Delhi's winters are characterized by thick fog that gets dramatically worse every year.
Delhi's winter is on its way out, and the sky—usually blanketed by fog brought about by the capital's worrying levels of pollution—is regaining clarity.
Year after year, New Delhi grapples with dramatically worsening fog. Due to urbanization and consequent increases in the levels of air pollution, fog days in winters have gone up in the last century.
The level of PM2.5 in Delhi—tiny, toxic particles that cause severe respiratory diseases—is the highest in the world. In May 2014, a study by the World Health Organization ranked Delhi as the most polluted city on the planet.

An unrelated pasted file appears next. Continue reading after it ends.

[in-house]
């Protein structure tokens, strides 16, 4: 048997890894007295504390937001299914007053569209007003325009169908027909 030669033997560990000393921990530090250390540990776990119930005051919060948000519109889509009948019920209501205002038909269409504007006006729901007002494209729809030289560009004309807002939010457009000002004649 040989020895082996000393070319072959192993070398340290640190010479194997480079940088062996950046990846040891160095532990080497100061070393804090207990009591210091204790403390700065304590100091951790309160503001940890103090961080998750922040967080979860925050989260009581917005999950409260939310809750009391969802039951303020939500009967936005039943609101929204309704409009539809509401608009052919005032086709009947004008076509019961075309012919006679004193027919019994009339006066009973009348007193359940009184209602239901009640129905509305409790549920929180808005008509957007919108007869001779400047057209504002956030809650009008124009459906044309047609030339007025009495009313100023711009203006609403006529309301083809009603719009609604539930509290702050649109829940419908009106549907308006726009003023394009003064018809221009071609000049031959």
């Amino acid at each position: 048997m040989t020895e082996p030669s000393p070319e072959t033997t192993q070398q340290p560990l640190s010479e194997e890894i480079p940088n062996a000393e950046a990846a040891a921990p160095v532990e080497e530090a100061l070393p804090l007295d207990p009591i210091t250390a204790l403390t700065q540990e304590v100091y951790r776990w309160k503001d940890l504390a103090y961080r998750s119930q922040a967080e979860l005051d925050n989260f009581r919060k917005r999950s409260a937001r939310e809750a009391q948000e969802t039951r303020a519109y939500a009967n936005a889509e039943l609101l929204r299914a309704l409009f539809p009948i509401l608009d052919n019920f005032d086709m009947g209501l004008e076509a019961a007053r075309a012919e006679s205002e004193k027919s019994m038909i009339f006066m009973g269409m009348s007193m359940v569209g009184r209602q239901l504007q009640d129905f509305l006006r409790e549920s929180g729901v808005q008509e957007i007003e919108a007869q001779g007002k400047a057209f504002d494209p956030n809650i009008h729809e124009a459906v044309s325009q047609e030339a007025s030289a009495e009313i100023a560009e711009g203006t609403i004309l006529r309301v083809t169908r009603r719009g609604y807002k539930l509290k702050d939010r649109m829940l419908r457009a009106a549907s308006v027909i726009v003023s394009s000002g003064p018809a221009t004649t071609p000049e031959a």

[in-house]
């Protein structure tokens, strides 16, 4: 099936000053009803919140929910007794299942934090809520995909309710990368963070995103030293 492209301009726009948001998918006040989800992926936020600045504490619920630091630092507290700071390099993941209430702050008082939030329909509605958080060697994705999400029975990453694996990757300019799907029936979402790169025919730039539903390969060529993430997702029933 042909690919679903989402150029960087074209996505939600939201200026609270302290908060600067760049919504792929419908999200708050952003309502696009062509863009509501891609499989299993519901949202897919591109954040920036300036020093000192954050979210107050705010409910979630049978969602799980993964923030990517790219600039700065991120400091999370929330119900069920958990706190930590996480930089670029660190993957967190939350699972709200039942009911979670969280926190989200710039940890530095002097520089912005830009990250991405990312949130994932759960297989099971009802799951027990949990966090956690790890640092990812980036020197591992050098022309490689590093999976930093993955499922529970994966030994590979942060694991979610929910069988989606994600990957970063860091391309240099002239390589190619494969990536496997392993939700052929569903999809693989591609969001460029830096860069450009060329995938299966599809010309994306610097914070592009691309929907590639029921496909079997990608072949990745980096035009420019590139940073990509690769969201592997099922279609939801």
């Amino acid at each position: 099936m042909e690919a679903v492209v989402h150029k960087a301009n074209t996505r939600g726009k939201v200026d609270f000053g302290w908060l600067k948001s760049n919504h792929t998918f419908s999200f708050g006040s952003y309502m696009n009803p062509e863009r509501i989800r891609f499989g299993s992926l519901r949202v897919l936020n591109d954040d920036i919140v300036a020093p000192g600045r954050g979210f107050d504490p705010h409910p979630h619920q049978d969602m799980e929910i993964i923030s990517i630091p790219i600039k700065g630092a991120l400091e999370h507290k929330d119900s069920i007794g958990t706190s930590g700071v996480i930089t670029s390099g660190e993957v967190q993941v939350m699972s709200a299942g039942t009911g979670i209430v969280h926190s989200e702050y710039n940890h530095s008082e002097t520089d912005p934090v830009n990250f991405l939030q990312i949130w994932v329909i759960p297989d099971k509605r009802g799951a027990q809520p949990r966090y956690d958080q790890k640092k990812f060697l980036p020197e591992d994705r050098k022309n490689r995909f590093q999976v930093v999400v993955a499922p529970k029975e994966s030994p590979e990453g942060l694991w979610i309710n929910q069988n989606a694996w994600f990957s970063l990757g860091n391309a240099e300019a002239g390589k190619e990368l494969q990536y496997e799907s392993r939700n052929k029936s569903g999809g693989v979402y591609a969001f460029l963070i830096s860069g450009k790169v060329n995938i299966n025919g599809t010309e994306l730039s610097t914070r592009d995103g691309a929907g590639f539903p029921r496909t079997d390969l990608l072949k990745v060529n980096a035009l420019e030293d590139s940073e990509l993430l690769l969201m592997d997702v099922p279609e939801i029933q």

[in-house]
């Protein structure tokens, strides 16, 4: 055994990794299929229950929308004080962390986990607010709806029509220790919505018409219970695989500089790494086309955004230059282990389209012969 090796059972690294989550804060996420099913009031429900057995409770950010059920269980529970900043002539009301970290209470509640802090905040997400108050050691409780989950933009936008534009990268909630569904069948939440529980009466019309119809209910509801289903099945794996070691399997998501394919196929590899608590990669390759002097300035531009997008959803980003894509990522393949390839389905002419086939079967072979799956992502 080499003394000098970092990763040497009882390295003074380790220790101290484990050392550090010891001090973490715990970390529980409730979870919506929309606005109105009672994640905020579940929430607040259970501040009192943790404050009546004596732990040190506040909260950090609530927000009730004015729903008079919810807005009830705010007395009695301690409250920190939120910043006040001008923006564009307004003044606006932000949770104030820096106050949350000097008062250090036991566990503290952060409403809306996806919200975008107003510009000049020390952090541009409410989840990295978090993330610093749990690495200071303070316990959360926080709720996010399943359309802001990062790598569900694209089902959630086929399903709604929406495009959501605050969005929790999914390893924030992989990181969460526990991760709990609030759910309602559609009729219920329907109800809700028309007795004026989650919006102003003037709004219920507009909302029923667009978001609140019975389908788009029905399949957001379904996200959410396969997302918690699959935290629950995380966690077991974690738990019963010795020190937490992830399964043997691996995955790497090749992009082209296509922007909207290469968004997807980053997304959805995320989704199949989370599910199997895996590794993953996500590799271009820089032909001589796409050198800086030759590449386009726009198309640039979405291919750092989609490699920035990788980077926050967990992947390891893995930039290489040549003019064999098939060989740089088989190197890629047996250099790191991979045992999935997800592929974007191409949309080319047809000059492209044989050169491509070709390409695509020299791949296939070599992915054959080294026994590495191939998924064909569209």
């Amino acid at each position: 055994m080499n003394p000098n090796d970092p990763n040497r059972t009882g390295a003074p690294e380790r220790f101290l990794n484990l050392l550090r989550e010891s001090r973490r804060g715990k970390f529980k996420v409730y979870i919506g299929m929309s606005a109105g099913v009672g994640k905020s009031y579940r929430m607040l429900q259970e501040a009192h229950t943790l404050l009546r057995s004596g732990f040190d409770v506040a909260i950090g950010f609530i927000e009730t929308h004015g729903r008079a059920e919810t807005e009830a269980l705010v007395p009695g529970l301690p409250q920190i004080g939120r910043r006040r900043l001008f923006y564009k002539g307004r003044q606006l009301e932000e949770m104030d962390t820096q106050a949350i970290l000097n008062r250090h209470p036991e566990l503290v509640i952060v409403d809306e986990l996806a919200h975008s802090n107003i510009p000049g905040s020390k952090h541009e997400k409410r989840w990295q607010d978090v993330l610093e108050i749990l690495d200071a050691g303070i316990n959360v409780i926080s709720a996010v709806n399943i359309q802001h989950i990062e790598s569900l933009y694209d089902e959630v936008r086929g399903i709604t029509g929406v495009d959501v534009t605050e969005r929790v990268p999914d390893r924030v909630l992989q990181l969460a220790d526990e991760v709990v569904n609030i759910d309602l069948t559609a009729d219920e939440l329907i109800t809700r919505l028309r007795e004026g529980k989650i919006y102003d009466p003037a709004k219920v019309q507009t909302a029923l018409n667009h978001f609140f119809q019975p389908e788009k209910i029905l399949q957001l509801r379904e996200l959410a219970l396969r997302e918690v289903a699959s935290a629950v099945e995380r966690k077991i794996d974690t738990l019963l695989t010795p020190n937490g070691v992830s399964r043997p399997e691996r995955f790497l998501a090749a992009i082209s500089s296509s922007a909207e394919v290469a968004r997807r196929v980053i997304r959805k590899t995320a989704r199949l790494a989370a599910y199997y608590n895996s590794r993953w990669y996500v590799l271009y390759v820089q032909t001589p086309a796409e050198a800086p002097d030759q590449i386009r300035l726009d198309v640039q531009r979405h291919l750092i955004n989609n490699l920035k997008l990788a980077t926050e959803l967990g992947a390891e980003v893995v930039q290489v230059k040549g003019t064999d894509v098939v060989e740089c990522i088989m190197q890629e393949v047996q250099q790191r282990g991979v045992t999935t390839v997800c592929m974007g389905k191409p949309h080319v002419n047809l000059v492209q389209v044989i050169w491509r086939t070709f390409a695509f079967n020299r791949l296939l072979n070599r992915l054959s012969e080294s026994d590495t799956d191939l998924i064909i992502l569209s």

The city's air has become so toxic that U.S. President Barack Obama's recent three-day visit to the capital reportedly shortened his expected lifespan by six hours.
The following pictures of Delhi, some taken at the city's iconic monuments, show how its 16 million inhabitants live with the world's worst air.
This post originally appeared on Quartz, an Atlantic partner site.
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